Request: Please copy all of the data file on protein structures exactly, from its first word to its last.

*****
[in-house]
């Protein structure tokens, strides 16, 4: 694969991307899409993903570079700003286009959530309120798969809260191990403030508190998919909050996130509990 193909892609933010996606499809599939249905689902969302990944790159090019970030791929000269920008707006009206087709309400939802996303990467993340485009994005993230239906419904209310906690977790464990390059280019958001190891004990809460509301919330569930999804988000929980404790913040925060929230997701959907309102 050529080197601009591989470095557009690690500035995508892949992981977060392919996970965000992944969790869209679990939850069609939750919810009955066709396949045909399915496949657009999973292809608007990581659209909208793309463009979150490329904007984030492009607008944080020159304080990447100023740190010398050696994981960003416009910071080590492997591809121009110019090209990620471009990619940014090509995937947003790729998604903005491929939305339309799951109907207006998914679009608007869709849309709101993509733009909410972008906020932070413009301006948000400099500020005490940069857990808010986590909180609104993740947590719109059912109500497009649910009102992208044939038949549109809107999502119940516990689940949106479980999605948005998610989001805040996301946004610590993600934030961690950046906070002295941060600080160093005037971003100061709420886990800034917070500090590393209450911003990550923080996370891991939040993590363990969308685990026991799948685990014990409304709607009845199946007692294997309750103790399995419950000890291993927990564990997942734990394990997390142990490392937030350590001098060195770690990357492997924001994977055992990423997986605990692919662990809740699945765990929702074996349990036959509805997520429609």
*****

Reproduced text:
[in-house]
């Protein structure tokens, strides 16, 4: 694969991307899409993903570079700003286009959530309120798969809260191990403030508190998919909050996130509990 193909892609933010996606499809599939249905689902969302990944790159090019970030791929000269920008707006009206087709309400939802996303990467993340485009994005993230239906419904209310906690977790464990390059280019958001190891004990809460509301919330569930999804988000929980404790913040925060929230997701959907309102 050529080197601009591989470095557009690690500035995508892949992981977060392919996970965000992944969790869209679990939850069609939750919810009955066709396949045909399915496949657009999973292809608007990581659209909208793309463009979150490329904007984030492009607008944080020159304080990447100023740190010398050696994981960003416009910071080590492997591809121009110019090209990620471009990619940014090509995937947003790729998604903005491929939305339309799951109907207006998914679009608007869709849309709101993509733009909410972008906020932070413009301006948000400099500020005490940069857990808010986590909180609104993740947590719109059912109500497009649910009102992208044939038949549109809107999502119940516990689940949106479980999605948005998610989001805040996301946004610590993600934030961690950046906070002295941060600080160093005037971003100061709420886990800034917070500090590393209450911003990550923080996370891991939040993590363990969308685990026991799948685990014990409304709607009845199946007692294997309750103790399995419950000890291993927990564990997942734990394990997390142990490392937030350590001098060195770690990357492997924001994977055992990423997986605990692919662990809740699945765990929702074996349990036959509805997520429609």